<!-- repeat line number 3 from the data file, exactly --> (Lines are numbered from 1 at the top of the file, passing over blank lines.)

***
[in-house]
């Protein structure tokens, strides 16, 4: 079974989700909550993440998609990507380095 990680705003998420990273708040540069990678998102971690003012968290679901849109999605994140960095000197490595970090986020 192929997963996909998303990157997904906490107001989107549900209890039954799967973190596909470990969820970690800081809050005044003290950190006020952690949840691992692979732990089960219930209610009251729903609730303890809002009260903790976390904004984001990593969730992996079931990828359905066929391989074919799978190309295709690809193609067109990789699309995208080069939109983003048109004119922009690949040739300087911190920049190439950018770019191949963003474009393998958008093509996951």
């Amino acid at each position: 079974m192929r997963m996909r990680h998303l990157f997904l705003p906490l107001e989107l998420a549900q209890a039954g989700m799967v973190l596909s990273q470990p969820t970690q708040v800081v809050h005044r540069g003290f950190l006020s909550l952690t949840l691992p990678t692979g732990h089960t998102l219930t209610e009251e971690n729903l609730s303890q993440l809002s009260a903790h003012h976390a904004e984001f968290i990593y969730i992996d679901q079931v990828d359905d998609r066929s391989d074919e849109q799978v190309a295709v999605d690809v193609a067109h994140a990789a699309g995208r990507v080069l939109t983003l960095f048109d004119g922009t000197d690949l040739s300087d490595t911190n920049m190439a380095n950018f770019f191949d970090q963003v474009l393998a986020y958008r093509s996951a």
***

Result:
């Amino acid at each position: 079974m192929r997963m996909r990680h998303l990157f997904l705003p906490l107001e989107l998420a549900q209890a039954g989700m799967v973190l596909s990273q470990p969820t970690q708040v800081v809050h005044r540069g003290f950190l006020s909550l952690t949840l691992p990678t692979g732990h089960t998102l219930t209610e009251e971690n729903l609730s303890q993440l809002s009260a903790h003012h976390a904004e984001f968290i990593y969730i992996d679901q079931v990828d359905d998609r066929s391989d074919e849109q799978v190309a295709v999605d690809v193609a067109h994140a990789a699309g995208r990507v080069l939109t983003l960095f048109d004119g922009t000197d690949l040739s300087d490595t911190n920049m190439a380095n950018f770019f191949d970090q963003v474009l393998a986020y958008r093509s996951a």